I remember visiting my Grand Ma in East TN and watching her “pinching” her biscuits off. They were so light they seemed to want to float off your plate. Manna from Heaven came to mind.

  • Reply
    Melissa P. (Misplaced Southerner)
    February 17, 2020 at 9:29 am

    It’s hard to compete with a beloved grandmother who made “the world’s best biscuits.” I’ve tried over and over again to make them come out like hers (although I was never blessed to have any of hers, but my husband swears they were better than any – EVER). I’m going to try this recipe. I’m not going to tell him where the recipe came from and we’ll just see what he says. ;->

  • Reply
    Shirl
    February 17, 2020 at 9:17 am

    That sounds too easy for biscuits that look that good. I think I will try making dumplings using your biscuit recipe.

  • Reply
    Miss Cindy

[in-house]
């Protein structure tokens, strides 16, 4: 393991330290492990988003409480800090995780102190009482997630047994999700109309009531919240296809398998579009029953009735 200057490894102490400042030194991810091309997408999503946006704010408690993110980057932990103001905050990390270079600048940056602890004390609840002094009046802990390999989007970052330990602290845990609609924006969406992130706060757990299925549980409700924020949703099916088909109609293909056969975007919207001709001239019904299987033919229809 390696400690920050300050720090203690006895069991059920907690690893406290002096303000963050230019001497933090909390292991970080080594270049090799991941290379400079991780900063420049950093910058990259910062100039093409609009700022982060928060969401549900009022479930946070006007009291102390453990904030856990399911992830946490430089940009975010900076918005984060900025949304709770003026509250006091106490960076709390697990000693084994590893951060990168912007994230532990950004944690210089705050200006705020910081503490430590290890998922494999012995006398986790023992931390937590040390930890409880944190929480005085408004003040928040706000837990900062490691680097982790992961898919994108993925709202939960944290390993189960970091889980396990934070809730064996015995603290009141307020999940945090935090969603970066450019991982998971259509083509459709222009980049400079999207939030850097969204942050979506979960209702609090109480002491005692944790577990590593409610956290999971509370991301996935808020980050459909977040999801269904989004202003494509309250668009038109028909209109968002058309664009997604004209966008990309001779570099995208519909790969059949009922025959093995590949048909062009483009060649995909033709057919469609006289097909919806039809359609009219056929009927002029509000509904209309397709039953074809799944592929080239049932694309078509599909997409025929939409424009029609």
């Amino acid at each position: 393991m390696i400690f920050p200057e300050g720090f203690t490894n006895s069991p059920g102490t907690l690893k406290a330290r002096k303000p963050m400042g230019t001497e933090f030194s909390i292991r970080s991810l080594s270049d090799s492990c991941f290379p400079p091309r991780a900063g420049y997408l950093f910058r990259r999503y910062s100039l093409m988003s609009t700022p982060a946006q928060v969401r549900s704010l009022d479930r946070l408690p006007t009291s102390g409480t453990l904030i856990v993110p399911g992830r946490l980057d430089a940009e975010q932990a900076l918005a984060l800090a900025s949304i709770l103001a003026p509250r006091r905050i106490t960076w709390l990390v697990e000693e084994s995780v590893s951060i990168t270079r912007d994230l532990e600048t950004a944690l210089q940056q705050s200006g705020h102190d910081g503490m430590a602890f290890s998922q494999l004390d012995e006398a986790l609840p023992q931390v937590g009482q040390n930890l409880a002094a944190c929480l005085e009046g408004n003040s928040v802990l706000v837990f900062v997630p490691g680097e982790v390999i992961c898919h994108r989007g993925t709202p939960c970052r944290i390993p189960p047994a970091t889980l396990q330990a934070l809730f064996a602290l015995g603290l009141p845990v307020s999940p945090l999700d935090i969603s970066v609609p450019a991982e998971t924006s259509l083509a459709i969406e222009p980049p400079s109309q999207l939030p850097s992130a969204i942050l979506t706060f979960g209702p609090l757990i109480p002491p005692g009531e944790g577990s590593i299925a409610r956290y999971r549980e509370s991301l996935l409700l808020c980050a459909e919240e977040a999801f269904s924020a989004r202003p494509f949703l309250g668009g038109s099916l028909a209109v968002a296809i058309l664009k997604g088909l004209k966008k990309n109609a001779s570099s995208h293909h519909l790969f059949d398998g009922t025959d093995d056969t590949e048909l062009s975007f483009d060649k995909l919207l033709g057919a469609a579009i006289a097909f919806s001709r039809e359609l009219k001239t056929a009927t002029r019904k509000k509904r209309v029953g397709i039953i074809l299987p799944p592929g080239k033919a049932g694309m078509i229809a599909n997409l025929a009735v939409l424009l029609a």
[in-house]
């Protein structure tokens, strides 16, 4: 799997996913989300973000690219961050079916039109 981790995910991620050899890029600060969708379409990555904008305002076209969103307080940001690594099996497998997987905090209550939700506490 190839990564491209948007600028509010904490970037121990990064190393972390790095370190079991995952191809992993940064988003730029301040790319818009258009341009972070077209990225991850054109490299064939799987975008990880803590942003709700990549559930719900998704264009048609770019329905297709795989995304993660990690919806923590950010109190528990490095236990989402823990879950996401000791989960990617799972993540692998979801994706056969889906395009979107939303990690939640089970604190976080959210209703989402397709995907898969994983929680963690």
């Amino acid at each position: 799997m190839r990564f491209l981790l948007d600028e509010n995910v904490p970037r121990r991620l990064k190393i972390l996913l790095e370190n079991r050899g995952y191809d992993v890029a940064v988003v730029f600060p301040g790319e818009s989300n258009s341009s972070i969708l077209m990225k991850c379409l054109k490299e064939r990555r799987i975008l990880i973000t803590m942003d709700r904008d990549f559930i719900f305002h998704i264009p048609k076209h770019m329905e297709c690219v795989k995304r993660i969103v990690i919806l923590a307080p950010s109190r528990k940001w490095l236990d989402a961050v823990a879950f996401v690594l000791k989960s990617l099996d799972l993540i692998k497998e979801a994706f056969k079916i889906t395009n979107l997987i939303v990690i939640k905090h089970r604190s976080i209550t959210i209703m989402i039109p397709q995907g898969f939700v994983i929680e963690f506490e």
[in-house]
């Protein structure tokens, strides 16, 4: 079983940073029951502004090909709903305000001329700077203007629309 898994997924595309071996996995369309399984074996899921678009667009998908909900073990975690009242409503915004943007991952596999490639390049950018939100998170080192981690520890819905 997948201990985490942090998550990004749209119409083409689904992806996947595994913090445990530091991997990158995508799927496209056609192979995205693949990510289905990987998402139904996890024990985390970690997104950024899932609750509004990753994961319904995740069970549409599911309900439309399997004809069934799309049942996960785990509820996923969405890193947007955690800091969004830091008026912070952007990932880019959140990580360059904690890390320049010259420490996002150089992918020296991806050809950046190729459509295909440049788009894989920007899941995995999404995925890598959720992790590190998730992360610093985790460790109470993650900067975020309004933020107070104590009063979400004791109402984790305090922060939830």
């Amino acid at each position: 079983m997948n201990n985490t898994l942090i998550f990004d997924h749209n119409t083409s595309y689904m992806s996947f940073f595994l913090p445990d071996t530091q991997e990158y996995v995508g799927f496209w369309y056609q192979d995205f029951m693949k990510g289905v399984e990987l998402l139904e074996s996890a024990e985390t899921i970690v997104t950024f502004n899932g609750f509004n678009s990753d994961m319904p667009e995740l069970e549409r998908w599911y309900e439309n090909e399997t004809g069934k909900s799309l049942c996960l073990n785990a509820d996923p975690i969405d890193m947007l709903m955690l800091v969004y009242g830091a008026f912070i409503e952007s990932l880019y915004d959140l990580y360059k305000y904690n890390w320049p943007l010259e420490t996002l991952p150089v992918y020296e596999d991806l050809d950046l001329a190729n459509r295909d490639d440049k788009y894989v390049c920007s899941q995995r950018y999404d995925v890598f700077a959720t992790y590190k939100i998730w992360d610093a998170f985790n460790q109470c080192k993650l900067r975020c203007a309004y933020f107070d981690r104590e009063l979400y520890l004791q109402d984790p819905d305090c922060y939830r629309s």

February 17, 2020 at 9:05 am

    Tip, it’s been a very long time since I made biscuits. Mine usually came out ok, though I made them different ways. Sometimes I used flour, shortening, and milk , sometimes flour butter and milk, and sometimes I used buttermilk in place of sweet milk. Depends on what I had at hand.
    I think the best ones were made with raw buttermilk but raw buttermilk is almost impossible to get now days!

  • Reply
    Jackie
    February 17, 2020 at 8:46 am

    I can understand increasing the recipe but not decreasing it. Just make more gravy.

  • Reply
    Gayle Larson
    February 17, 2020 at 7:26 am

    I don’t make biscuits often but this sounds better than the Bisquick recipe. I will give it a try.